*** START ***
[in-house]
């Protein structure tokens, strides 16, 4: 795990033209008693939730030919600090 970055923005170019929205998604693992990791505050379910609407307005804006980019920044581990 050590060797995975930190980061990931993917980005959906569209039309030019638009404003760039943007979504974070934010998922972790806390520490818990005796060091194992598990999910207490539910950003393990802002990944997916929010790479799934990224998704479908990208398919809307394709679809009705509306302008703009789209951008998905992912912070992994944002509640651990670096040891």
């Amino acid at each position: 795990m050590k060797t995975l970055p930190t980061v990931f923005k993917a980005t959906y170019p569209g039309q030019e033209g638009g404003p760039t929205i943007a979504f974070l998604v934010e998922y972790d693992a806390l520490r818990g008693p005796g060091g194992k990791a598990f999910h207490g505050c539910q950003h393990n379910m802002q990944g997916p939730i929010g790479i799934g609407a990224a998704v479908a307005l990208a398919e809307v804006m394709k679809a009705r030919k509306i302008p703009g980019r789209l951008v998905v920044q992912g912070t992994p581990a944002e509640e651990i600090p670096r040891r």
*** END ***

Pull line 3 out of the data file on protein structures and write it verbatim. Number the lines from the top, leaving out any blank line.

């Amino acid at each position: 795990m050590k060797t995975l970055p930190t980061v990931f923005k993917a980005t959906y170019p569209g039309q030019e033209g638009g404003p760039t929205i943007a979504f974070l998604v934010e998922y972790d693992a806390l520490r818990g008693p005796g060091g194992k990791a598990f999910h207490g505050c539910q950003h393990n379910m802002q990944g997916p939730i929010g790479i799934g609407a990224a998704v479908a307005l990208a398919e809307v804006m394709k679809a009705r030919k509306i302008p703009g980019r789209l951008v998905v920044q992912g912070t992994p581990a944002e509640e651990i600090p670096r040891r």